• How does the sensitivity of this compare with the magnetometer on the iPhone?

  • Hi, From what I see on the chip datasheet one can also get acceleration data. In the library there is no mention of this and also not in the description of the product? Is there a reason e.g. that data is not accurate or otherwise useless why its not used e.g.. why is there no lib function e.g. read_accel… thanks sigi

  • Hi Where can I read how the calibration works ? Thank you

  • For those of you who are willing to invest your time in a rigorous calibration effort, here is a 20$ alternative, using a Pro Mini 3.3V.

  • I’ll make the ic itself how hard could it be any way. Theres a bazillion out there. That would be a great diy kit! Just kidding;( 150.00 that must be a record. Whats that persons name guiness.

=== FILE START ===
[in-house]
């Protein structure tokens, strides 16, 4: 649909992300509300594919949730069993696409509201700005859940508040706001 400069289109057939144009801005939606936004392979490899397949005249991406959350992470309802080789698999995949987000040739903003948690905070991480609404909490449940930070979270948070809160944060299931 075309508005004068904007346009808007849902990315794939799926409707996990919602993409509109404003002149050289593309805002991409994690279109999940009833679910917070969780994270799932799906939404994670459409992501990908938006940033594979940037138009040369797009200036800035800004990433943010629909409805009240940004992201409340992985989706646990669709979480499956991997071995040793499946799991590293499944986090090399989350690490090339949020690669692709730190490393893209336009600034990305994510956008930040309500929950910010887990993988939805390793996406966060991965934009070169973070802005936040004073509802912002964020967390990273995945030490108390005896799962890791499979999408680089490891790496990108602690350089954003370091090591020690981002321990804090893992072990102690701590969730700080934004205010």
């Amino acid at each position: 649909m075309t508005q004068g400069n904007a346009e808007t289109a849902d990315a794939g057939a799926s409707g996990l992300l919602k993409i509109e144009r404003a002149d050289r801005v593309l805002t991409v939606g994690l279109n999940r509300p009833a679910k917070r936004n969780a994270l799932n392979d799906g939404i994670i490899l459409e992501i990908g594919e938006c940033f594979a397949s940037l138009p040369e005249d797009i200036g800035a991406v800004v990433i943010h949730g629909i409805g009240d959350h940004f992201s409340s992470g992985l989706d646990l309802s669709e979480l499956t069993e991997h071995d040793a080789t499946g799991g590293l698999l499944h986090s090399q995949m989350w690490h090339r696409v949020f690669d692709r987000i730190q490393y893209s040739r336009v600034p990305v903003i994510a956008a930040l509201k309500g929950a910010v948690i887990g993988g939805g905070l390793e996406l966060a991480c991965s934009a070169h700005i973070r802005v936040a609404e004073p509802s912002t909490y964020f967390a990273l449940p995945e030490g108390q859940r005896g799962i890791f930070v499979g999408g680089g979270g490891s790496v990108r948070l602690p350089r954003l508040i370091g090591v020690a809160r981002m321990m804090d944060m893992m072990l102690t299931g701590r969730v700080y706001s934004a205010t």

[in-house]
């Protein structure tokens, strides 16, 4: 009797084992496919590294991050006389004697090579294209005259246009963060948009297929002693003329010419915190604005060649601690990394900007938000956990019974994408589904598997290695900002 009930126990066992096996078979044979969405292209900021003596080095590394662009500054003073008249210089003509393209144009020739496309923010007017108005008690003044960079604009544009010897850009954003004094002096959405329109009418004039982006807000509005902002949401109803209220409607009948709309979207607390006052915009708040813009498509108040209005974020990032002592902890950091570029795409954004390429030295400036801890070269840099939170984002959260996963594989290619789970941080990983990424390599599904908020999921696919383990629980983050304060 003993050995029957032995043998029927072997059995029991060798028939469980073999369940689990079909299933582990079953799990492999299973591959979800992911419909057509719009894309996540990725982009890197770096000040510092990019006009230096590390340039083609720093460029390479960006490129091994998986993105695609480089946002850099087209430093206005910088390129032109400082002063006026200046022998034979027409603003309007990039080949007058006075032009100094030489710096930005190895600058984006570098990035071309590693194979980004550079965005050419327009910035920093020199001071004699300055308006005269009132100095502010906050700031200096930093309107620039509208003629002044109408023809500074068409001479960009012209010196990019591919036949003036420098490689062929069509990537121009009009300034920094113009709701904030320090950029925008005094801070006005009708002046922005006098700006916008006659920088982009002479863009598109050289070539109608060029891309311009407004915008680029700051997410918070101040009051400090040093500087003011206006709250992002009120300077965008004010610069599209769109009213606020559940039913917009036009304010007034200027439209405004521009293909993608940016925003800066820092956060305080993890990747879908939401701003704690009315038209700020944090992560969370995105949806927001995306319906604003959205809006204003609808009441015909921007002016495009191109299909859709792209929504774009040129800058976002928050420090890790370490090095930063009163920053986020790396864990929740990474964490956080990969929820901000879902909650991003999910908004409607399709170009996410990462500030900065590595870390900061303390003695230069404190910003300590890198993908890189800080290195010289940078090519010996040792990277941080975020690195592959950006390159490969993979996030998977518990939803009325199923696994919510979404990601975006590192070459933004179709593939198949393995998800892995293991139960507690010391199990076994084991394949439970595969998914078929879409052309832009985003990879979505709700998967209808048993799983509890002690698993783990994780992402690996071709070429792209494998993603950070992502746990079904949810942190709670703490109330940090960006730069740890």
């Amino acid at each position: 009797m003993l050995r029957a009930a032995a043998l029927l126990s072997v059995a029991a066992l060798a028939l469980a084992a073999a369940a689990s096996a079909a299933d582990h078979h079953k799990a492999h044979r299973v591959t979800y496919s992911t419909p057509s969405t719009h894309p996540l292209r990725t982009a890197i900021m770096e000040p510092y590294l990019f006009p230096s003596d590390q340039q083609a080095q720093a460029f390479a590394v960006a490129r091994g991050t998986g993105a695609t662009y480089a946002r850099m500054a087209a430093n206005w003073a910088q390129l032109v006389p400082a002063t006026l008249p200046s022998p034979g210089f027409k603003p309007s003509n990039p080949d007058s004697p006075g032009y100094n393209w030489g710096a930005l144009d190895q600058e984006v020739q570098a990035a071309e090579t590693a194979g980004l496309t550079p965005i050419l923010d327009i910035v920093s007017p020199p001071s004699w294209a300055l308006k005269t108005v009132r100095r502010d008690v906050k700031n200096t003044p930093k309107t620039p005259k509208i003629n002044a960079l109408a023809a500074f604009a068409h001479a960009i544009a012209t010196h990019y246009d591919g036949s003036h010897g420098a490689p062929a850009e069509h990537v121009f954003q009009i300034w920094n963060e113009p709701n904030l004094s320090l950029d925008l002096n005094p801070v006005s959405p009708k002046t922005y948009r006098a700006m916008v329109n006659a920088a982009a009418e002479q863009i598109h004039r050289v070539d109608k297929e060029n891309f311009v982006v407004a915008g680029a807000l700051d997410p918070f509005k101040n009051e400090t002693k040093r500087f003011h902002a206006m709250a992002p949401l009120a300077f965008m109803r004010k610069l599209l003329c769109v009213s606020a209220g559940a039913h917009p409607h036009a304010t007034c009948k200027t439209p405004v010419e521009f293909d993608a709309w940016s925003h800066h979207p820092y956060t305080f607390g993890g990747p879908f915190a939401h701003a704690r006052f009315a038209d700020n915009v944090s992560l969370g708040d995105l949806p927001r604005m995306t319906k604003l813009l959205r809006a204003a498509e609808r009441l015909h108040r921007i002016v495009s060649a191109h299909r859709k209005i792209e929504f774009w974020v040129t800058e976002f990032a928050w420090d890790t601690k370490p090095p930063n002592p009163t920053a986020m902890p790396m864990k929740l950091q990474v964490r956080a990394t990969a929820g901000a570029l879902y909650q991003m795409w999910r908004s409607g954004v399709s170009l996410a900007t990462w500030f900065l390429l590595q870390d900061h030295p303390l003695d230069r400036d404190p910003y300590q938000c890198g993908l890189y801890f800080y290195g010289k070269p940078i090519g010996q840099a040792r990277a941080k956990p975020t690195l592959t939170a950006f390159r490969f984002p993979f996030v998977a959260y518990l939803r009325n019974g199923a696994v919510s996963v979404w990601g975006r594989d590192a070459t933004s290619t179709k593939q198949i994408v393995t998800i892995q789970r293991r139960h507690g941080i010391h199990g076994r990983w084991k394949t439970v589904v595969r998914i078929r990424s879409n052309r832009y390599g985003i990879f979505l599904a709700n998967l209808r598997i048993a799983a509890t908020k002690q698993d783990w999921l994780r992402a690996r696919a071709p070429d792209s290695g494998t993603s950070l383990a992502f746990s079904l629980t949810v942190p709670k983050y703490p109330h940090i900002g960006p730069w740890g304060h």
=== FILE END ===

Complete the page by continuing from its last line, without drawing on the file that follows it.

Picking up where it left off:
• If these sell out quickly, I’m sorry to have to tell you Sparkfun, but I’m going to whip up a batch of 50 myself and sell them for about $60 cheaper and still make a huge profit, -and still probably won’t be a blip on your radar (so don’t squash me!). This is an insanely high profit margin (that I believe you have every right to set) and I’m now thinking I got into the wrong career field -M.D. (just kidding on the M.D. part, I’m just a computer science student). In fact, this reminds me of the open-hardware cooperative some colleagues of mine are in the planning stages of creating. With our connected world, iPhones, Android and laptops connected throughout the world, co-ops don’t have to remain local. Buy in bulk together, to get the better prices (I have pictures in my head of the NYC commodity exchange floor with a bunch of colored shirts running around with tickets to buy or sell -looking like a mad-house, though that’s just my over-imaginative mind), With enough people, this approach could work. These boards would then cost in the under $70 dollar range, less than half the price and better yet, any profit goes back into the coop for the next batch of parts/boards. Until a dream like that is set up though, I may have to stick to the Jungle store if these sell out fast enough. You can think of the co-op, as an open-source community model…